DHAKA, Bangladesh (AP) — Police and backers of Bangladesh's ruling party clashed Sunday with opposition supporters, leaving at least three people dead and scores injured in different parts of the country as opposition parties try to enforce a nationwide general strike.
The protest is aimed at forcing Prime Minister Sheikh Hasina to quit and form a caretaker government made up of people from outside political parties to oversee an election due by early next year. The shutdown is to continue until Tuesday night.
One activist of the main opposition Bangladesh Nationalist Party died in southwestern district of Faridpur after security officials opened fire on stone-throwing protesters, local police official Abul Kalam said.
He said the police were forced to open fire after opposition activists attacked them in the area, which is 64 kilometers (40 miles) southwest of the capital, Dhaka.
Kalam said at least six others were hurt.
One backer of the ruling Awami League party was hacked to death, reportedly by opposition activists, in Jessore, 135 kilometers (85 miles) west of Dhaka.
Separately, violence in the northern district of Pabna left a man belonging to the country's largest Islamic party, Jamaat-e-Islami, dead.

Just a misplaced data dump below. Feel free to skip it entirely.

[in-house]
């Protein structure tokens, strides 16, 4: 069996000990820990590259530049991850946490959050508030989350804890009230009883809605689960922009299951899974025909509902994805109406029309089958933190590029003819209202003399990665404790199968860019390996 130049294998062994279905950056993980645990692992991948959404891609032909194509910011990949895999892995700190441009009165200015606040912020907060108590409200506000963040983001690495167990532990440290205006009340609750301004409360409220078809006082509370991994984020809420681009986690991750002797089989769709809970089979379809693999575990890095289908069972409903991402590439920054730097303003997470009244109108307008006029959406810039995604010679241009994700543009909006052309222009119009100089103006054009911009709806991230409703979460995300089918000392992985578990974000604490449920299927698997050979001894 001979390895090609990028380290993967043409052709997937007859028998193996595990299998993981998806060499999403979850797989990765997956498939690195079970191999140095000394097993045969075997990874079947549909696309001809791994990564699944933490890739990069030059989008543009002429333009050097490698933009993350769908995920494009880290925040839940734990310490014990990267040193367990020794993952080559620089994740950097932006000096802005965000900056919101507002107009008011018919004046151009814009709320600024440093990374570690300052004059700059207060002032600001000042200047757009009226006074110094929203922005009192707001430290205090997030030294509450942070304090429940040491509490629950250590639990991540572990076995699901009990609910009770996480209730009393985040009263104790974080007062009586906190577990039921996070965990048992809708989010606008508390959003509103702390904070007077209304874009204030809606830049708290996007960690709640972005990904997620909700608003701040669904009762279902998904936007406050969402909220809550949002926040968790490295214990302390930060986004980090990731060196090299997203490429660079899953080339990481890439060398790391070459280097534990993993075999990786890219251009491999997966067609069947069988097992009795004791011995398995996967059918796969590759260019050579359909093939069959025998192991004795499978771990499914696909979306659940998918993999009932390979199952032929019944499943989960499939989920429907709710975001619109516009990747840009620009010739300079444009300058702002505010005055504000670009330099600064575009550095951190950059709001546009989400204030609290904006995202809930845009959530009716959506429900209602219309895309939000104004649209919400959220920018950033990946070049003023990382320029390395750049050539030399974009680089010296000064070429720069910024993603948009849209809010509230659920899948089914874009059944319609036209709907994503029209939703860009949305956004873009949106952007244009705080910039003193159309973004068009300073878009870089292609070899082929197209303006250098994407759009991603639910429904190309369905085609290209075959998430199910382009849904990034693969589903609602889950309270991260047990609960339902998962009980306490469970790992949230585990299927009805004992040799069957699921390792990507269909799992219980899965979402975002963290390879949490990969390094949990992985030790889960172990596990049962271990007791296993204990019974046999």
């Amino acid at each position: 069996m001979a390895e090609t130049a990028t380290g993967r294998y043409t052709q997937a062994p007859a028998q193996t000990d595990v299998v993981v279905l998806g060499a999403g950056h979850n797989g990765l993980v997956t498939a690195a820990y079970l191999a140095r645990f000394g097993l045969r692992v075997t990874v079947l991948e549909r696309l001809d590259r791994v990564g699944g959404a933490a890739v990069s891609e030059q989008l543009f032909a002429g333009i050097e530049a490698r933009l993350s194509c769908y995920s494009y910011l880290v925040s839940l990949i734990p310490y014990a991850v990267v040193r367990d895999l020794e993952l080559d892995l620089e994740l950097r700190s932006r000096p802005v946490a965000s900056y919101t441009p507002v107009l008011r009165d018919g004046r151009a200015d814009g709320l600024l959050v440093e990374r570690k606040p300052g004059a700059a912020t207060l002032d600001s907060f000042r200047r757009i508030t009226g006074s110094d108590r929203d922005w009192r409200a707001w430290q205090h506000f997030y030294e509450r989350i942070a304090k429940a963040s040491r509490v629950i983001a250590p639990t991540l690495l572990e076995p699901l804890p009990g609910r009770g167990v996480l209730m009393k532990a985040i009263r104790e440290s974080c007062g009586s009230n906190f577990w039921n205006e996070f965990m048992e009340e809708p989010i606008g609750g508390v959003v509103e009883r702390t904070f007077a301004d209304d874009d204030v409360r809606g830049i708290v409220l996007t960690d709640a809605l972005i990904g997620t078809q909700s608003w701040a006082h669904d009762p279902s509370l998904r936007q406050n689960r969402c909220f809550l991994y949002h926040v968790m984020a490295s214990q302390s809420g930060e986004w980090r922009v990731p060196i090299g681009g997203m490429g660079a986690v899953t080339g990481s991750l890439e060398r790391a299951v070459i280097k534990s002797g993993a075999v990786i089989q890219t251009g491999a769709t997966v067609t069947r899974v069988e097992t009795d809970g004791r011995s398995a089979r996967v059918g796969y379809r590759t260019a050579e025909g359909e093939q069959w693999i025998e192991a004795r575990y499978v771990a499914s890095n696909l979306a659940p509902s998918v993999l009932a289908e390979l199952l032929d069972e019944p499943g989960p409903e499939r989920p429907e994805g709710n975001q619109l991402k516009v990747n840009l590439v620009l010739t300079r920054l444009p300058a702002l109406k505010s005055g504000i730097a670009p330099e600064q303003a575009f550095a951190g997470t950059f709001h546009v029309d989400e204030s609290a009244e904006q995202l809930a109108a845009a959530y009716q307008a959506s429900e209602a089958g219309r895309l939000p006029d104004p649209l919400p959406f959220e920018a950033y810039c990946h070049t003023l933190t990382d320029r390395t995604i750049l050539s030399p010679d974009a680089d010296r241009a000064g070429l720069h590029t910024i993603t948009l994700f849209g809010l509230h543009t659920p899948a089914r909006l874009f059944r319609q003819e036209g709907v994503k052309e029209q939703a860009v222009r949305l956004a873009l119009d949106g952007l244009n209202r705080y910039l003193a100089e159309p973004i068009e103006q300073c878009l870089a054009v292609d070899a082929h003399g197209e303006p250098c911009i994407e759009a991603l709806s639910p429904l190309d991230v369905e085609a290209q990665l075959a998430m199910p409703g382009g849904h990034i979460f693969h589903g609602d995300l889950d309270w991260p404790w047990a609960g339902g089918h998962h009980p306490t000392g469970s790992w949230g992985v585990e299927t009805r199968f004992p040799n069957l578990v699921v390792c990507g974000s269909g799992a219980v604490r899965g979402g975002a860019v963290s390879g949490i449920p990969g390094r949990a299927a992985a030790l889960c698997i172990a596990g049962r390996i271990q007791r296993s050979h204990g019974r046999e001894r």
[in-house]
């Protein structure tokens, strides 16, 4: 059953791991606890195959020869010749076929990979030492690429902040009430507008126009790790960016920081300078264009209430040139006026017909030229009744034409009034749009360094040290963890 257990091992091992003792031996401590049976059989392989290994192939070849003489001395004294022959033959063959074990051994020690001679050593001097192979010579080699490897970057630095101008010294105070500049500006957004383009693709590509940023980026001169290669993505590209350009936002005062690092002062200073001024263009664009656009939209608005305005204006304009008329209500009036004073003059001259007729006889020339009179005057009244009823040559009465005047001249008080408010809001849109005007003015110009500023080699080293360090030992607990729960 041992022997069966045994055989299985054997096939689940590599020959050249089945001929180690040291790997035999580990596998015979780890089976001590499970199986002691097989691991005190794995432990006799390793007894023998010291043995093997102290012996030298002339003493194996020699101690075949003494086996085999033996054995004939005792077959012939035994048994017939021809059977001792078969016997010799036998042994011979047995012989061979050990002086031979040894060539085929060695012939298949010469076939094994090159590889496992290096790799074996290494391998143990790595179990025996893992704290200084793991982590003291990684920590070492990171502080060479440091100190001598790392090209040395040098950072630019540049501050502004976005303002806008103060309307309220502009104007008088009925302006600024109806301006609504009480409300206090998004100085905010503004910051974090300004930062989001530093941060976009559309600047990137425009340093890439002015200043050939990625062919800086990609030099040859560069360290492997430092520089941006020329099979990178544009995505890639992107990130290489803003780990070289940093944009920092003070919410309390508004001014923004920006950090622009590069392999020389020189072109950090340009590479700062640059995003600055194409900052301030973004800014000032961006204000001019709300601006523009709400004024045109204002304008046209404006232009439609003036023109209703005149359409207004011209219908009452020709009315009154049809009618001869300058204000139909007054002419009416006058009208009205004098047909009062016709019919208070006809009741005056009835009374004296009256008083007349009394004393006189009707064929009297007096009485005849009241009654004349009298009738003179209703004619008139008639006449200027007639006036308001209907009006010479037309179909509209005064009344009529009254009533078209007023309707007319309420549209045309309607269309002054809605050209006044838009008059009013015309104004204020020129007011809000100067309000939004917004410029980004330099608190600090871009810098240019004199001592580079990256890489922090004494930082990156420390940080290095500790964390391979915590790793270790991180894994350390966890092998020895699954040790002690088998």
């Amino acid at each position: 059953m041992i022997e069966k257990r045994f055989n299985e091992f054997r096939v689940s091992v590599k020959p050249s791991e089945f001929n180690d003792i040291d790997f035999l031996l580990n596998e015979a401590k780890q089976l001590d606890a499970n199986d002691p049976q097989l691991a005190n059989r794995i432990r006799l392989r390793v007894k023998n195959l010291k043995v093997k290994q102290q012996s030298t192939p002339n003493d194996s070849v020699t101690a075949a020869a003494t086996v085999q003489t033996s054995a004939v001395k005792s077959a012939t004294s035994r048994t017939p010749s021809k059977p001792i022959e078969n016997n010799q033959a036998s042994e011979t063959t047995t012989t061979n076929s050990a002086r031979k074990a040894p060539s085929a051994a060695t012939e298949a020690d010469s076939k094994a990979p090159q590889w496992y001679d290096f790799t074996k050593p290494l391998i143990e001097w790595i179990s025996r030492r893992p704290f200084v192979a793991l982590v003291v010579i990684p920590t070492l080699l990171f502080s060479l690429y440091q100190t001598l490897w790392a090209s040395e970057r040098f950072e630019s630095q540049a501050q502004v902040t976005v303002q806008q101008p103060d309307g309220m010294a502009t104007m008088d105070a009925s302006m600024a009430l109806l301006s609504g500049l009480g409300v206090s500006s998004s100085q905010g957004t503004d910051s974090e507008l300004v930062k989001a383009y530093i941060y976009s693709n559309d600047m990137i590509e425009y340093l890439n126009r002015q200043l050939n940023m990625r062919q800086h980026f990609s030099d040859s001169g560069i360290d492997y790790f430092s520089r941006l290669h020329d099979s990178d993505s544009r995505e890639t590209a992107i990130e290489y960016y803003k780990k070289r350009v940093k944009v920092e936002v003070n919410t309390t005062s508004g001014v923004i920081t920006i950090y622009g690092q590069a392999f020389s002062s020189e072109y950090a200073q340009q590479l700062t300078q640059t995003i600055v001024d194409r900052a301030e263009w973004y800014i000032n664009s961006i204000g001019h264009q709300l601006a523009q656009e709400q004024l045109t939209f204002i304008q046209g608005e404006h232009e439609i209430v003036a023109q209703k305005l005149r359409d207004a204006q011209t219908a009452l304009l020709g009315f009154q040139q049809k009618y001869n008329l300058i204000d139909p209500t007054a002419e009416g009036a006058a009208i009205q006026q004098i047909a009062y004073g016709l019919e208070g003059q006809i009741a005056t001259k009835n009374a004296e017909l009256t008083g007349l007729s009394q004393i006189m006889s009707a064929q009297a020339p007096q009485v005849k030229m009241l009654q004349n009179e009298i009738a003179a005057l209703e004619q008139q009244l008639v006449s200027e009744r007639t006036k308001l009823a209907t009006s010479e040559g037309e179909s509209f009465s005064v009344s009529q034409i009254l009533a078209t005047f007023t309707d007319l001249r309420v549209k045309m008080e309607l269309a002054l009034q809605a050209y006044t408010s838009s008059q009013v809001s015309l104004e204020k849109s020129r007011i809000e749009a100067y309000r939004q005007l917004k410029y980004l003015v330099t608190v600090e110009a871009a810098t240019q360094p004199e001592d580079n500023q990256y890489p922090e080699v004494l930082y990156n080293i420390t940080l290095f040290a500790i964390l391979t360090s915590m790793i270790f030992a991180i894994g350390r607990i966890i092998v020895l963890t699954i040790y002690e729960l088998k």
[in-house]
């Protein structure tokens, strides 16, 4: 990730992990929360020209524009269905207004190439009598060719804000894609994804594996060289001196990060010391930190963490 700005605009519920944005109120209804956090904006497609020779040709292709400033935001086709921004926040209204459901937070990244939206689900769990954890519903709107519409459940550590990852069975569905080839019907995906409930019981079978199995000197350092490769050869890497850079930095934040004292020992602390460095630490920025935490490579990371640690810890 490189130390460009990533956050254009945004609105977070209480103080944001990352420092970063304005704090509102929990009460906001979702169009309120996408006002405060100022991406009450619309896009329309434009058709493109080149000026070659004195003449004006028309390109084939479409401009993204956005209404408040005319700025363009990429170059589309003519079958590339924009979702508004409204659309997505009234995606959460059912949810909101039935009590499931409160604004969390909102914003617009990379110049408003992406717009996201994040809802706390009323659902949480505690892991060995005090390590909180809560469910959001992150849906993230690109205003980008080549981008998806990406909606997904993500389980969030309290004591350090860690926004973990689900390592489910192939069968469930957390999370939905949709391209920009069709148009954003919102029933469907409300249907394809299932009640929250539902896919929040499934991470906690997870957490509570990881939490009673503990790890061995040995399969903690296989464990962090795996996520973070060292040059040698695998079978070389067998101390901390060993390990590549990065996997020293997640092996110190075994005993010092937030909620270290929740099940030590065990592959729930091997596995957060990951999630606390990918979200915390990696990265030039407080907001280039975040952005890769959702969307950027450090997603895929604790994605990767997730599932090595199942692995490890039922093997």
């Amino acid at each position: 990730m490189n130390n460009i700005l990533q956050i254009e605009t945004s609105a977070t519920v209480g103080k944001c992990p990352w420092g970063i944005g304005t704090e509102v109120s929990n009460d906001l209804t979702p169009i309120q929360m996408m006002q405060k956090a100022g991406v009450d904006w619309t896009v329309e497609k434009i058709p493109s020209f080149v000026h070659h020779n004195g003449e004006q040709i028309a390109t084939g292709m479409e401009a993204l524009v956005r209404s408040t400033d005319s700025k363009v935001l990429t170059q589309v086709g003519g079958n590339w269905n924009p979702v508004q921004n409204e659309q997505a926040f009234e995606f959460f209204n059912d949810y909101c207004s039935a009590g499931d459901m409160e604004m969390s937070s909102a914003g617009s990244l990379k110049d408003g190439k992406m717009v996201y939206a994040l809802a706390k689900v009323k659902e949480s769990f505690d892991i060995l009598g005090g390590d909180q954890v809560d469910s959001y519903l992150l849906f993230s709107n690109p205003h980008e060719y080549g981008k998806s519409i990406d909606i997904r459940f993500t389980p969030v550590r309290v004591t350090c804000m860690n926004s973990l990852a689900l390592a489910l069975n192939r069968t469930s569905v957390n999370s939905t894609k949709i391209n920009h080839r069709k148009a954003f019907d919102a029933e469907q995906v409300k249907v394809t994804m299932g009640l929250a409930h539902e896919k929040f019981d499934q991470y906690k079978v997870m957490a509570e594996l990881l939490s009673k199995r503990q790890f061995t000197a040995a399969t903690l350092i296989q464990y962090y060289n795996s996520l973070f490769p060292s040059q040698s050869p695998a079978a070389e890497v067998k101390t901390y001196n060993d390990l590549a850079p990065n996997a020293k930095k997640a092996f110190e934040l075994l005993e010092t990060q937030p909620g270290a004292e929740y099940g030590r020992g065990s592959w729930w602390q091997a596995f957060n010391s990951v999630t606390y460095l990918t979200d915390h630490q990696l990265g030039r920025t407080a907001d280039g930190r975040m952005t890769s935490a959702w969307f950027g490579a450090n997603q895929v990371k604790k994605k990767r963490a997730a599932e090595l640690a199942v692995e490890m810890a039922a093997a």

The dispute centers around who would oversee an election the government has to hold within the next three months. A system of caretaker governments taking people from outside the parties has been used for 15 years, but the government scrapped it after the Supreme Court ruled that the system contradicts the constitution.
The opposition led by former Prime Minister Khaelda Zia has demanded that the system be restored and has threatened to boycott the election. The government rejects the demand, and earlier this month proposed forming an all-party government instead.
On Saturday evening, in a rare telephone call, Hasina invited her arch rival Zia to dinner to her official residence on Monday to discuss the issue and requested a stop to the general strike that began Sunday morning. Zia refused, saying she would consider the invitation after the 60-hour strike expires on Tuesday evening.
Bangladesh is a parliamentary democracy, and the country has been alternately ruled by Hasina and Zia since 1991. But the issue of peaceful transfers of power has remained a major challenge.
Television stations said the violence has left scores hurt across the country since Saturday, with explosions of homemade bombs reported in Dhaka and elsewhere, including bombs thrown at the official homes of two senior justices and the offices of four television stations and newspapers late Saturday.
Several vehicles were torched in Dhaka during the strike, and Channel 24 TV station said opposition activists attacked a train and set fire to it, injuring at least 20 people in Joypurhat district, about 210 kilometers (130 miles) north of Dhaka.
On Friday, similar violence left at least six people dead across the country.